2024 Topeak JoeBlow Pro Digital - shaft.jpg

You get a pack of adaptors for pumping up inflatable toys, balls and for converting Presta or Dunlop valves to Schrader. Given the SmartHead can do either Presta or Schrader, I'm not sure why the former adaptor is included.

2024 Topeak JoeBlow Pro Digital - logo.jpg

The gauge is clear to read and wakes itself up after a few strokes, or you can press the button to wake it. You cycle through bar, psi or kg/cm2 by pressing the button.

2024 Topeak JoeBlow Pro Digital - pressure gauge.jpg

While you're pumping the reading does jump all over the place, so you do need to pause for a few seconds to allow it to settle. After a period of use you work out how to average the jumping numbers, allowing you to roughly zoom in on your target pressure without pausing too often. The gauge has a battery level indicator, and when the two CR2032 cells need changing there's a provided 1.5mm hex key to undo the gauge.

The release button on the head is capable of fine-tuning individual the pressure if you're careful and practised. Removing the head at 100psi will release a little air, so if needed you can compensate by going over by a few psi.

Pumping a 23mm 700c tyre to 100psi took me 20 strokes, and the digitally measured pressure after removing the head over a number of inflations was 98psi. It took 27 strokes to get to 130psi, with a notable increase in effort required at the bottom of the stroke. Going past 130psi things got a lot harder, until at 155psi I really didn't want to do much more.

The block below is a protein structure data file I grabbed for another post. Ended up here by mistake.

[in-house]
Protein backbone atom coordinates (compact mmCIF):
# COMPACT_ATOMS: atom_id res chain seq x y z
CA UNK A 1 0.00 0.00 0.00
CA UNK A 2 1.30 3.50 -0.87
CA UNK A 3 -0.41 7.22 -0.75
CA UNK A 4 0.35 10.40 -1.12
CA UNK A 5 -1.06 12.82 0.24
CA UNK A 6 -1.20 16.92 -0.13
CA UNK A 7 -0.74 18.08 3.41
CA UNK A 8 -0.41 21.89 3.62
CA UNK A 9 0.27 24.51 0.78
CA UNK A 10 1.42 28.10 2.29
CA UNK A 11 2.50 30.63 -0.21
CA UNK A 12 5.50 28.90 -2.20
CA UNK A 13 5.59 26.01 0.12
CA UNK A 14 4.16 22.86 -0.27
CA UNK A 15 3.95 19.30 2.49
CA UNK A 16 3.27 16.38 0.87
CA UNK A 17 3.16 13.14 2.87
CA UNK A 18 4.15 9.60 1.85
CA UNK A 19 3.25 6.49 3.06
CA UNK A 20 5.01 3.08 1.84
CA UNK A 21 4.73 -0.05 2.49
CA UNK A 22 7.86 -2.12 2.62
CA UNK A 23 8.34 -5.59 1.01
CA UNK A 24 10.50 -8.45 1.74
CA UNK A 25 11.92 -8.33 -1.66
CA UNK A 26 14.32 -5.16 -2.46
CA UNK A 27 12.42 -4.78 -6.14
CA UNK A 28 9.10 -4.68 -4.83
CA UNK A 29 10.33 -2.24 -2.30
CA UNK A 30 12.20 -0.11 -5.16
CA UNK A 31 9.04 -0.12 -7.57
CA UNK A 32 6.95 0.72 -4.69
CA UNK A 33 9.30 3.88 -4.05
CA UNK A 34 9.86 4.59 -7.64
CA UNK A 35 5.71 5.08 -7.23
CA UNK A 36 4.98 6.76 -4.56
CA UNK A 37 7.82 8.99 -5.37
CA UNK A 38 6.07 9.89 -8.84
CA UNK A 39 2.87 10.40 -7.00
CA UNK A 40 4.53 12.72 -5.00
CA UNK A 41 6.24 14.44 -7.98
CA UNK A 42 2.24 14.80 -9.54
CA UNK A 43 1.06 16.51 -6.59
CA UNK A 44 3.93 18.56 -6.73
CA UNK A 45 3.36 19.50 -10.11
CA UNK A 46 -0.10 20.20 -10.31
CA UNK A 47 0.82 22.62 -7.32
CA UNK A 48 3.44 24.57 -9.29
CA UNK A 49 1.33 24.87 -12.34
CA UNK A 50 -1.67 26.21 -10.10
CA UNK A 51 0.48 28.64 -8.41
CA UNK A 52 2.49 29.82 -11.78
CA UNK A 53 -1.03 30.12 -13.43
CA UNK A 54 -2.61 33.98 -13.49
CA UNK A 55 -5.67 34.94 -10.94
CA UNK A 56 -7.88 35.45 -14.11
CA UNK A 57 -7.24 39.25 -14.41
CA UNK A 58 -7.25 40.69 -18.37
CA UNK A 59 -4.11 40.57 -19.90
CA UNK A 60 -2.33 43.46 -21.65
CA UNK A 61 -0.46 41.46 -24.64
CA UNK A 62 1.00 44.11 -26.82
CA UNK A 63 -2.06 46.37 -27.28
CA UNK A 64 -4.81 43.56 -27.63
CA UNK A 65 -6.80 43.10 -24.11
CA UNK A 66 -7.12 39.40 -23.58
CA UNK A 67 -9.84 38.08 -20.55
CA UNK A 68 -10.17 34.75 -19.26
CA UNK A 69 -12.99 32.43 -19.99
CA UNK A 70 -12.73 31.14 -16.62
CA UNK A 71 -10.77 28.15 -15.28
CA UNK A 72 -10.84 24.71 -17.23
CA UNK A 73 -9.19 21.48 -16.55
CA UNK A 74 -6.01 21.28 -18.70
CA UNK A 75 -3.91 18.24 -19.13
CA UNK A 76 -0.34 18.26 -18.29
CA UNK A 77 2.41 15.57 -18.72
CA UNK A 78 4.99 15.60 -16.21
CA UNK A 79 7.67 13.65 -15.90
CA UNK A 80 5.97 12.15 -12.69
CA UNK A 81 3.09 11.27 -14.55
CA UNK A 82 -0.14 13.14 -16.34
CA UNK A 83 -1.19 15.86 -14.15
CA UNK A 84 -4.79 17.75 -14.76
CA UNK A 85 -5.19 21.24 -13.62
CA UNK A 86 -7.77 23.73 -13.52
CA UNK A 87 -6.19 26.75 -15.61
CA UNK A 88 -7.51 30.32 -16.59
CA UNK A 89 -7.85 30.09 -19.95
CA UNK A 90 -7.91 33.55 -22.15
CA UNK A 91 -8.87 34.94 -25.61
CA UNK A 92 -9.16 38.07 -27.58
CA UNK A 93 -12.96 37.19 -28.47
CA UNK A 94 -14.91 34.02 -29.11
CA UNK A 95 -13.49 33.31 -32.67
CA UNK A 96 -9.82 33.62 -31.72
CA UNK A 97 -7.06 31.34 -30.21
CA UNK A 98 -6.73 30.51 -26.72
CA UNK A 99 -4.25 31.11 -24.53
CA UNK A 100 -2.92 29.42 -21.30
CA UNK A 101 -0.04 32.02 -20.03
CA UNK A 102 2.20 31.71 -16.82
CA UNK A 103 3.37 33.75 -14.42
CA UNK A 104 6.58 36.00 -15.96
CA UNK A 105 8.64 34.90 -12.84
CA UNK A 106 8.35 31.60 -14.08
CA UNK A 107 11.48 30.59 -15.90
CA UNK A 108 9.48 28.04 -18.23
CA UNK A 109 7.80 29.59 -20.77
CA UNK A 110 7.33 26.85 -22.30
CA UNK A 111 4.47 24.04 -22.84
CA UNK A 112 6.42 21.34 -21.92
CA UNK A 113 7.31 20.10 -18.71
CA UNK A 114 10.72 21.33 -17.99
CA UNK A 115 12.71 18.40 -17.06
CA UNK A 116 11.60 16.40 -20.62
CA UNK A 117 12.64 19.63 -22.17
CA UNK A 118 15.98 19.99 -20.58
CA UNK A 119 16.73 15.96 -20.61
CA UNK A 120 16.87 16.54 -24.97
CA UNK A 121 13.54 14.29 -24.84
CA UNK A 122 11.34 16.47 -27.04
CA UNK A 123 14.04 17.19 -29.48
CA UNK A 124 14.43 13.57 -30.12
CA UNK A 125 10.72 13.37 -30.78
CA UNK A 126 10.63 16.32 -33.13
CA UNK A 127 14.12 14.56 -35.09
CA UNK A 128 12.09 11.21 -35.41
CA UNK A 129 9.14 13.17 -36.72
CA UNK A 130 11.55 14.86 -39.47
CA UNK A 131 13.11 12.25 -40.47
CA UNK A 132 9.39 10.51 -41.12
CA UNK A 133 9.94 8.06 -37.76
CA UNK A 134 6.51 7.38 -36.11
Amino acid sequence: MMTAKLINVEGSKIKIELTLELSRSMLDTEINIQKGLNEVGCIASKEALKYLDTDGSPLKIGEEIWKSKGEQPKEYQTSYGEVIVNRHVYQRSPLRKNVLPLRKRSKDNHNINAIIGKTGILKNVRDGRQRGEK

So yes, theoretically the JoeBlow Pro Digital may be capable for going to 200psi – but I wouldn't want to be the person doing it! Compared to pumps with other wider, broader designs, I found the handle uncomfortable when I was pressing down at pressures over 130psi.

2024 Topeak JoeBlow Pro Digital - handle and gauge.jpg

At £125 the JoeBlow Pro Digital is definitely 'expensive' – although you can spend a lot more. But for big-brand pumps, this is an upper-echelon price. You're paying for the accuracy of a digital gauge, the long hose and a high-quality lever-lock head – plus Topeak's reputation.

Personally I feel going past 130psi these days is pretty much restricted to track bikes, as even pro road riders and time trialists have got on board the wider-tyre, lower-pressure, provable-performance bus. So the fact the gauge can measure to 200psi shouldn't be considered a performance advantage outside the most esoteric niche.


Yes, £125 is an awful lot of money for a pump – even a digital one. The competition here is Lezyne's Digital Floor Drive range, with digital pumps starting at around £60, going up to £110 for the Alloy Digital Drive that has a 220psi maximum pressure and a long 130cm hose – though that's mounted at the base of the pump.